Sainsbury’s share price is lower this morning after the company revealed a 0.7% fall in total retail sales for the third quarter, while the consensus estimate was only for a decline of 0.3%. 

Online sales offset decline in general merchandise sales

While clothing sales grew by 4.4%, it was the general merchandise division which let the side down, as sales fell by 3.9%. Competition in the grocery industry continues to be tough, which is evident as Sainsbury’s revealed a 0.4% rise in grocery sales in the three-month period. Online grocery sales increased by 7.3% however, which ties in with the wider embrace of e-commerce, as the firm confirmed that 20% of total sales in this quarter were carried out online.

The Argos division had its best Black Friday in terms digital sales, and sales via the click and collect app reached a record. The poor performance of the general merchandise area can’t be overlooked though, but at least the retailer is deriving more of its revenue online, which should stand the company in good stead in the long-run.

Disappointing first half

In October, the group revealed an underwhelming set of first-half figures. Pre-tax profit fell by more than 90% to £9 million, with one-off costs at nearly £230 million. The earnings figure that excludes one-off items only fell by 14.6% to £238 million, and that was largely in line with the company’s guidance. The phasing out of cost savings and a rise in marketing expenses were blamed for the drop in earnings. In a bid to keep shareholders onside, the interim dividend was given a small boost. Net debt was lowered, while the cashflow rose by 13%.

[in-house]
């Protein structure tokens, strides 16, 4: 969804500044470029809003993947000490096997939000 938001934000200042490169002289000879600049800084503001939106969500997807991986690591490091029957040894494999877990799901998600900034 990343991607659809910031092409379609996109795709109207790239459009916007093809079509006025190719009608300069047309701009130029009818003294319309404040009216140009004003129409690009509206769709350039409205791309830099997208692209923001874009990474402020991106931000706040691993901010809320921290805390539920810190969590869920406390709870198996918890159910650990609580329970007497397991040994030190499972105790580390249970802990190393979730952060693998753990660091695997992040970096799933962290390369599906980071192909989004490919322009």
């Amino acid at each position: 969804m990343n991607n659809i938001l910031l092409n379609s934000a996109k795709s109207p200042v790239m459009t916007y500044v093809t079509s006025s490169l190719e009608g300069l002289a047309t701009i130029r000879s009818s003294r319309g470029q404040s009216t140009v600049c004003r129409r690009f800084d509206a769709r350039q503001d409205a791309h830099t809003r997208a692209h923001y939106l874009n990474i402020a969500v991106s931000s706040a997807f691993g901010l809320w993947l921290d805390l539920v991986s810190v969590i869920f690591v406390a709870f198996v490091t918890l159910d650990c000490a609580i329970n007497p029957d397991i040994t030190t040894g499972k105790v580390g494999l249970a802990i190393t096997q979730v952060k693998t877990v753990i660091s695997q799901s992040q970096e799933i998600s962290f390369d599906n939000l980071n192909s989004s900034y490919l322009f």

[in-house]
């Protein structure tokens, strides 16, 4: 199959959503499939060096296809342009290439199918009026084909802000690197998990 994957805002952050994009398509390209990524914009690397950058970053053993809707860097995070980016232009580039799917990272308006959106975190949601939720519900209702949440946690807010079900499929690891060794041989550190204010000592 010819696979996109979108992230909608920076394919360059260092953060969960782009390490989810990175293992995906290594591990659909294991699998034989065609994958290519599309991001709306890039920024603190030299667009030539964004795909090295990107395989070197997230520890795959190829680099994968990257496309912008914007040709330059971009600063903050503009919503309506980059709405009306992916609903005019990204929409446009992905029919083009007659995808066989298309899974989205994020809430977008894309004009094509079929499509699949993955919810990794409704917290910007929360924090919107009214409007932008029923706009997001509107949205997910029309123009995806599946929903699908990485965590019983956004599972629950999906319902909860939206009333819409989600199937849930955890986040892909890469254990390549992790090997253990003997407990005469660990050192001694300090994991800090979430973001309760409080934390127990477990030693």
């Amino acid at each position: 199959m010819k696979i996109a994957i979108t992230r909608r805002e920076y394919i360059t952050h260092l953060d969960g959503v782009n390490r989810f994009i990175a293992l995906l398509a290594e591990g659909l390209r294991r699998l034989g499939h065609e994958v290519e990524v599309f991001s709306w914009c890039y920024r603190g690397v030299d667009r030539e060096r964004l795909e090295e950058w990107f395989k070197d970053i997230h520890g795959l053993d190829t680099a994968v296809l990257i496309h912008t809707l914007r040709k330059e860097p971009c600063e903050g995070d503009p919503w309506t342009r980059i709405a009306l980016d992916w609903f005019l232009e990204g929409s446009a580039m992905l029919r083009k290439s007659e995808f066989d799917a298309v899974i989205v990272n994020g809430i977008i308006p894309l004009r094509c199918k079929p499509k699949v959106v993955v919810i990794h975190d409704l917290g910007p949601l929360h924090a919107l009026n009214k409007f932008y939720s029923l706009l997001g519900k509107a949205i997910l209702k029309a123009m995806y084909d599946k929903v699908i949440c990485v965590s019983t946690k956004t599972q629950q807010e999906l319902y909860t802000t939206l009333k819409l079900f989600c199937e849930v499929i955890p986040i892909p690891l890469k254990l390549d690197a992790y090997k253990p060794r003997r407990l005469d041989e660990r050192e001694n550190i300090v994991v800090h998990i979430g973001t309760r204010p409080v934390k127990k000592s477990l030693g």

The supermarket is adapting to the changes of consumer habits, as the fast-track delivery and collection service is growing. Sainsbury’s unsuccessful merger attempt with Asda has meant the group will have to find other ways of gaining an edge in the increasingly competitive supermarket sector. The firm was hoping to reap the benefits of economies of scale in relation to the Asda proposal, but in the end the failed transaction hit its bottom line.

Sainsbury's and Argos stores revamp

In September, the company announced plans to close down stores that were not meeting the mark, and the intention is to open new shops in more suitable locations. In terms of the Argos business, somewhere between 60 and 70 stores were earmarked for closure, while the opening of 80 new outlets was mapped out. For Sainsbury’s, more than 100 new shops will be opened, but 30-40 convenience stores will be shut. These sort of tactics have been all too common in the sector in recent years, as margins are under pressure from low-cost competitors, as well as online shopping, so companies must use their capital efficiently.

The restructuring in terms of stores should be a short-term loss and long-term gain as the group will take of hit of £230-£ 270 million. In the same update, the supermarket giant said its new debt reduction target was at least £750 million, while the old forecast was £600 million. When a sector is feeling the pinch it's important that players in the industry have nimble balance sheets, as groups that are highly leveraged find themselves under attack from short sellers.

Can the Sainsbury's share price retest 240p?

The Sainsbury’s share price has been broadly moving higher since mid-August, and should the bullish move continue it could retest the 240p area.

 

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